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Table of Contents
ORIGINAL ARTICLE
Year : 2022  |  Volume : 19  |  Issue : 2  |  Page : 96-98

Effect of COVID-19 on the management of tuberculosis at a rural hospital setting of India


1 Department of Microbiology, Government Erode Medical College, Erode, Tamil Nadu, India
2 MBBS Student, Coimbatore Medical College, Coimbatore, Tamil Nadu, India
3 Deputy Director, Medical Services (TB), Erode, Tamil Nadu, India

Date of Submission09-Dec-2021
Date of Decision20-Feb-2022
Date of Acceptance24-Mar-2022
Date of Web Publication06-May-2022

Correspondence Address:
A R Susethira
Department of Microbiology, Government Erode Medical College, Perundurai, Tamil Nadu
India
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Source of Support: None, Conflict of Interest: None


DOI: 10.4103/am.am_142_21

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  Abstract 


Background: Preserving and maintaining the continuity of tuberculosis (TB) essential services, expediting the surveillance of populations who are vulnerable to the disease, and carrying out high-quality epidemiologic research are required and very essential for reducing the TB burden in this era of COVID-19 pandemic. Hence, this study aimed toward assessing the effect of COVID-19 on the management of TB at a rural hospital setting of India. Methods: A retrospective observational cohort study is undertaken at a tertiary care hospital setting of India. The data from the TB center of a tertiary care hospital were gathered, where two cohorts are made based on a time frame, and the patients were evaluated over that selected time frame. Results: A total of 472 patients presented to the TB care clinic during the 2019 study period (Cohort A), whereas only 78 patients presented to the clinic in the 2020 study period. The diagnosis of TB was made based on the sputum examination and chest X-ray, where 104/472 (22%) were positive to TB in Cohort A and 42/78 (54%) were TB positive in Cohort B. Discussion: The fraction of TB patients who were obscured from the follow-up was prominently higher during the 2020 period when related to that of 2019 (17% vs. 9.6%; P = 0.01). There were 7 deaths that occurred during 2020 (17%), compared to only 3 deaths (2.8%) in the 2019 period (P = 0.04). Conclusion: Strengthening the governmental policies toward rapid adoption of TB control measures in times of newer challenges like COVID-19 must be an immediate priority in mitigating the disease burden.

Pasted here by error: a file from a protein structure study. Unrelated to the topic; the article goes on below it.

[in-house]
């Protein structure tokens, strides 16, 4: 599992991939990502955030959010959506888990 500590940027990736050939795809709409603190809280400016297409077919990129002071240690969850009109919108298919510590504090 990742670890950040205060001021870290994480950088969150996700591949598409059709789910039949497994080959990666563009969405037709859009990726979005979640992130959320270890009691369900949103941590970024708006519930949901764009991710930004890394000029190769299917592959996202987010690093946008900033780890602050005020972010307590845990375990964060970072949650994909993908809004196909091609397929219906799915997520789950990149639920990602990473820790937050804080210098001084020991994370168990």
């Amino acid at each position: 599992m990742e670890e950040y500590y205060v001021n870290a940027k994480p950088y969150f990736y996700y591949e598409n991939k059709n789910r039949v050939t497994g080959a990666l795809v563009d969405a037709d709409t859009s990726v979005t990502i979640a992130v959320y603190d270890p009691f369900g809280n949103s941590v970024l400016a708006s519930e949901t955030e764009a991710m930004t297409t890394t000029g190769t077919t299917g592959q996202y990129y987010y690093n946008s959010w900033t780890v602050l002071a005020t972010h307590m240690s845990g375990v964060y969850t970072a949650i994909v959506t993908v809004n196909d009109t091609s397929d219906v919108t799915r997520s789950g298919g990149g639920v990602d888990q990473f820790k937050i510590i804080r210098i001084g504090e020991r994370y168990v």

Keywords: COVID-19, diagnosis, treatment, tuberculosis


How to cite this article:
Suthandhira M, Dheepa N, Susethira A R, Kousikha P, Kanagaraj K D. Effect of COVID-19 on the management of tuberculosis at a rural hospital setting of India. Apollo Med 2022;19:96-8

How to cite this URL:
Suthandhira M, Dheepa N, Susethira A R, Kousikha P, Kanagaraj K D. Effect of COVID-19 on the management of tuberculosis at a rural hospital setting of India. Apollo Med [serial online] 2022 [cited 2022 Jul 1];19:96-8. Available from: https://www.apollomedicine.org/text.asp?2022/19/2/96/344870


  Introduction Top